There was deliberately no phonological or semantic similarity in these triads, the goal being simply to ensure the subject’s understanding of the task. In a second step, the researcher read the Word Lists and surrounded the answer given on a paper version. After the 36th triad, the subject was invited to open his/her eyes for the other half of the task. The instruction then was: “Now, I invite you to open your eyes and keep them open for the rest of the task. This second part is, for the rest, identical to the first. Please, tell me when you’re ready.” In V27–V52, the experiment was exactly the same, but the subjects started with the control condition (EO). The experimental setup (posture of the participant, arrangement of the setup, …) was exactly the same as that described previously, so only the state of the eyes (closed or open) varied between the conditions.

The experiment ended with a debriefing on the Word List to verify a possible awareness of the phonological and semantic links between the primes and target words and a difference between the conditions (EC/EO). Finally, the researcher briefly explained the purpose of the research and answered any questions or comments from participants.


Eyes Closed Versus Eyes Open

The average number of phonological (P), semantic (S), and neutral (N) choices are presented in Table 2 (N = 52). Participants gave a large majority of semantic responses in PS [μ = 16 ± 5.1; t(51) = 5.6, p = 0.00] and in SN [μ = 21.2 ± 2.3; t(51) = 28.7, p = 0.00] and a large majority of phonological responses in PN [μ = 17.5 ± 4.1, t(18) = 9.6, p = 0.00; out of a total of 24 possible responses for each list]. There is no effect of the order of EO and EC conditions for the S choices in PS [F(1.50) = 0.655, p = 0.422, bilateral] nor for the S choices in SN [F(1.50) = 0.03, p = 0.86, bilateral], or for the P choices in PN [F (1,50) = 0.07, p = 0.79, bilateral].


Table 2. Mean number of phonological responses in a forced choice between phonological and semantic targets (P/PS), respectively, between P targets and targets bearing no similarity (P/PN) and mean number of S responses in a forced choice between S targets and N targets (S/SN) ± SEM, as well as their proportion on a total of 12 triads (%) when participants close their eyes (EC) as compared to when they open their eyes (EO; N = 52).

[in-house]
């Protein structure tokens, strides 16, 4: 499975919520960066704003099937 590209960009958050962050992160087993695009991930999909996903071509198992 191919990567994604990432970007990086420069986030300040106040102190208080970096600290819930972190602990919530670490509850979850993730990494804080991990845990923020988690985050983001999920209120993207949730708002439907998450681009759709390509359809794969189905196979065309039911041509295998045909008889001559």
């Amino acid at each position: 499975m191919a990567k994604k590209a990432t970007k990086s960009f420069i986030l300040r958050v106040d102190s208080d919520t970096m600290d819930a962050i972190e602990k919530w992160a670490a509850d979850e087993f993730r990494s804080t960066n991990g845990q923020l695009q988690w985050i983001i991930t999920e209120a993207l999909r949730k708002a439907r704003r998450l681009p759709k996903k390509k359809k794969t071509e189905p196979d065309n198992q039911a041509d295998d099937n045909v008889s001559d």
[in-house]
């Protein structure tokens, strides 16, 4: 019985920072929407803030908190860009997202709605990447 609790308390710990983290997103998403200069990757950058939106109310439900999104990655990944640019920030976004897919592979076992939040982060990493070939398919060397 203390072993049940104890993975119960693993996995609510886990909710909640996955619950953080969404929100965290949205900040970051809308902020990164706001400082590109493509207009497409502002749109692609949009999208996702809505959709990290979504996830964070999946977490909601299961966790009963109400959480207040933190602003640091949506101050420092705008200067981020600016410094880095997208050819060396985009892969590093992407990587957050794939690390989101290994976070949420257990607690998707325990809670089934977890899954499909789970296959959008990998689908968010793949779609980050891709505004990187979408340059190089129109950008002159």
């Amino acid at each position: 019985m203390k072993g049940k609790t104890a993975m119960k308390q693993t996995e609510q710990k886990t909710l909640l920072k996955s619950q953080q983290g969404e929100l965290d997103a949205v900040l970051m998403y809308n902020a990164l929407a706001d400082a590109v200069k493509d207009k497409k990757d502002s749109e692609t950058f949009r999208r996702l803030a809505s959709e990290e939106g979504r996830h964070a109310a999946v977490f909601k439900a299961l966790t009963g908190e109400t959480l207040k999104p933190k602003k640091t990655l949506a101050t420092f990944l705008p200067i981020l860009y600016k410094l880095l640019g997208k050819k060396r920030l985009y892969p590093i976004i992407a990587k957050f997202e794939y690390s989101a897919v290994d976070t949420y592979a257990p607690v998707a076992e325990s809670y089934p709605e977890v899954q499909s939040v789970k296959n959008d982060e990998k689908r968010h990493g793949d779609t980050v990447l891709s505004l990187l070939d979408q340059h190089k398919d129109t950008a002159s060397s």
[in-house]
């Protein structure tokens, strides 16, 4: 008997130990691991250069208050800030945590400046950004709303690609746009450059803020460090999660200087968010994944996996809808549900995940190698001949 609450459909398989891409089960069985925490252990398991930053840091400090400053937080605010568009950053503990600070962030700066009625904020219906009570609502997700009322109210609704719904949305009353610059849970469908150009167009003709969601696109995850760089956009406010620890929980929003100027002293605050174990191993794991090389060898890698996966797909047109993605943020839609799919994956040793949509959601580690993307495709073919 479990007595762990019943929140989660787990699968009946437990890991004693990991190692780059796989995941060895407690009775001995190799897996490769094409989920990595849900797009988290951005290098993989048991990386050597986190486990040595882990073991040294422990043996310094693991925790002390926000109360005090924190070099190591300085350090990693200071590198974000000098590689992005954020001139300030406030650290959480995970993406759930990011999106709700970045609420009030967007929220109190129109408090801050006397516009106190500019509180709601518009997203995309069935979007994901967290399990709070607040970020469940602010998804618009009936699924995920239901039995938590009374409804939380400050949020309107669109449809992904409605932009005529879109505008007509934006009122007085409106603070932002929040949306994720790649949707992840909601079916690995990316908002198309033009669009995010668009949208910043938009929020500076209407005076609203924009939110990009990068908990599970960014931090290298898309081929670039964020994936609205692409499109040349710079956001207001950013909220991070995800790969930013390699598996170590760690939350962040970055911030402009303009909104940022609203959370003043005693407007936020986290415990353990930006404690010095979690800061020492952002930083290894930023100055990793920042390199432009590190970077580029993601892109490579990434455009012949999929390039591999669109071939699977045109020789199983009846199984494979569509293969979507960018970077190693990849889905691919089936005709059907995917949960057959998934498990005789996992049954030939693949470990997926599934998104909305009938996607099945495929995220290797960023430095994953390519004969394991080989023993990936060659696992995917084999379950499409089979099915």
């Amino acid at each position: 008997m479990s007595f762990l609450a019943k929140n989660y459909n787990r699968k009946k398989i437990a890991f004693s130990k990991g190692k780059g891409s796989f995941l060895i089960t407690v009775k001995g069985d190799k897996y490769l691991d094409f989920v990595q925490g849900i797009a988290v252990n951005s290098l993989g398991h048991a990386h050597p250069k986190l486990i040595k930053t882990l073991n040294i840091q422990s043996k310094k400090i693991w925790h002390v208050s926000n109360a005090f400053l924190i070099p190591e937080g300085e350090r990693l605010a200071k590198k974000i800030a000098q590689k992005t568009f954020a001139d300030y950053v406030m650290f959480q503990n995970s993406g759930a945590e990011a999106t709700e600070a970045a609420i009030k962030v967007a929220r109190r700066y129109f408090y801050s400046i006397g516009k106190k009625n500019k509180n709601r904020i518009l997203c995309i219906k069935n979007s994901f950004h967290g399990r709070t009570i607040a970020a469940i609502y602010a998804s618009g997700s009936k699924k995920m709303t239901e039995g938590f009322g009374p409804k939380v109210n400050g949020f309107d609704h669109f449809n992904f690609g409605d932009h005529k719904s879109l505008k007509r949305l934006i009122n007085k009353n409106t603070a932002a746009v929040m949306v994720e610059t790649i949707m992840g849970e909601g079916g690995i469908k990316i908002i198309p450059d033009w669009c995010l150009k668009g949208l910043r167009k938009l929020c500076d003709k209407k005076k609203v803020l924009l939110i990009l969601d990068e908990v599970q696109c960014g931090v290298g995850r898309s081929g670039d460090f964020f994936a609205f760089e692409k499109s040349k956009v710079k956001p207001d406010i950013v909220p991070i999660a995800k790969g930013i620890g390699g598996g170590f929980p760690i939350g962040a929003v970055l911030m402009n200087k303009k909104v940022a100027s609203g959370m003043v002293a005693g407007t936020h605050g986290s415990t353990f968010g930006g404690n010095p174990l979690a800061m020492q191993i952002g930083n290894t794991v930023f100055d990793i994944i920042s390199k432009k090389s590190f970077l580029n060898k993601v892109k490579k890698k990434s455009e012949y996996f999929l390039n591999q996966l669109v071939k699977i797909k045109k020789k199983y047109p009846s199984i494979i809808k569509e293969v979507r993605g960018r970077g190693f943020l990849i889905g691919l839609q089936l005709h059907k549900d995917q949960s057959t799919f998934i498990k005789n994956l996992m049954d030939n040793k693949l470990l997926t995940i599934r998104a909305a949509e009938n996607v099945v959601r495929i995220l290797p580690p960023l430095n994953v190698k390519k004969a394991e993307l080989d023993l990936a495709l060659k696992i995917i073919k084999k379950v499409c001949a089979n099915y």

The intersubject ANOVA analyses also do not indicate any significant difference in function of demographic parameters, be it gender [P/PS F(1.50) = 0.10, p = 0.75; P/PN F(1.50) = 0.36, p = 0.55; S/SN F(1.50) = 0.28, p = 0.60] or education [P/PS F(1.50) = 3.25, p = 0.08; P PN F(1.50) = 0.12, p = 0.73; S/SN F(1.50) = 0.88, p = 0.35]. Note that there is a tendency to choose more P answers in PS for participants with a Master’s degree than for participants with a Bachelor’s degree.

In the PS triads, the intrasubject ANOVA analysis shows significantly more phonological choices in the experimental EC condition than in the control EO condition [F(1,102) = 17.57; p < 0.001, bilateral]; this effect size is average (d = 0.42) A majority of participants, 65%, make at least one more P choice when they have their EC compared to when their eyes are open. These results are shown in histograms in Figure 1A.


Figure 1. Histograms of the number of (A) phonological choices (P) in the PS list, (B) P choices in the PN list, and (C) semantic choices (S) in the SN for the eyes open (EO) and eyes closed (EC) conditions, respectively.

In the PN and SN lists, there was no significant difference in the number of P or S choices, respectively, between the two conditions [P/PN F(1,102) = 0.13, p = 0.72, bilateral; S/SN F(1,102) = 0.17, p = 0.68, bilateral]. These results are shown in histograms in Figures 1B,C.


At debriefing, 60% of the subjects (31 out of 52) reported having felt a difference when their eyes were closed. Of those, only 12 participants (∼23%) claimed it made a difference in the types of targets chosen (phonologically or semantically). However, only five participants (∼10% of the total sample) described it correctly, i.e. they pointed toward a shift toward phonological choices with closed eyes.